In early April, West Virginia Secretary of State Mac Warner issued an emergency rule to establish a temporary alternative to in-person notarization of documents. This executive order eliminates the need for signees to appear in person before a notary in order for a document to be notarized. Similar orders have been enacted in states such as Illinois and New York.
The rule will only be in place while W.V. remains in a state of emergency related to the COVID-19 pandemic. Once the governor’s social distancing mandates have been lifted, the emergency order will be reversed. This measure has been taken to protect notaries and the public from unnecessary exposure to infection.
The order includes specific provisions for video and audio conferencing, so the notary can witness the signing of documents. Notaries are further required to record the video and retain the video file for a certain amount of time. Once the signee has signed the document, the document is then sent to the notary along with proof of identity for placement of the official stamp of seal.
This temporary allowance for remote notarization is particularly important during the nationwide shelter-in-place recommendation because, for many, there is a heightened need to obtain legally binding documents.
As cases of COVID-19 have passed the one-million mark across the United States and with death rates over fifty-thousand, people have faced the stark reality that the extremely contagious virus might reach their doorstep. Attorneys have increasingly been called upon to assist in estate planning. Measures such as the remote notarization rule have made it easier for people to allay worry over difficult end-of-life decisions without having to increase their personal risk of infection by doing so.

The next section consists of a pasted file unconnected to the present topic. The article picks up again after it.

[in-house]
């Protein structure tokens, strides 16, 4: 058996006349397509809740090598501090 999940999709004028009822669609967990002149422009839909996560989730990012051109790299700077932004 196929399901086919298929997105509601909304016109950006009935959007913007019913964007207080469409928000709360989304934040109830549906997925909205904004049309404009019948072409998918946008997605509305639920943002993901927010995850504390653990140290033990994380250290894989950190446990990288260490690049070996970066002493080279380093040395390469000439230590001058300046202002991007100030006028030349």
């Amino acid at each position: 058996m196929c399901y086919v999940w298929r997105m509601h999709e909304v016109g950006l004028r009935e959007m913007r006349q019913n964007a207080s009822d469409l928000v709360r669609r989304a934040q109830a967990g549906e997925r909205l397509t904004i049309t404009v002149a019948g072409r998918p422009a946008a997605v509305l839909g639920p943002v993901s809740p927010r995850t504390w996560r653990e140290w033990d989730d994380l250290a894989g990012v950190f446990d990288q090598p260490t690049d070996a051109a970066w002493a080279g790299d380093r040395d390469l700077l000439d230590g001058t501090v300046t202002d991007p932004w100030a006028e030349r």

It is also important to note that the outside possibility of an untimely death is not the only reason to establish an estate plan amidst the pandemic. It is statistically true that most individuals who contract COVID-19 will survive the virus. What is more likely than death for many is the real possibility of becoming incapacitated by the illness for weeks. Ventilated patients across the country have been kept in medically-induced comas. In these instances, some elements of one’s estate plan become quite relevant. If the patient has designated a financial power of attorney and health care power of attorney, both health care providers and family members have less to worry about. The same goes for living wills or advance directives. And while not always necessary, a waiver of HIPAA rights ensures one’s health information is shared openly with designated people.
At Wooton Davis Hussell and Johnson, LLC. our attorneys possess many years of experience in helping people plan for the unexpected. Contact Us to inquire about drafting an estate plan.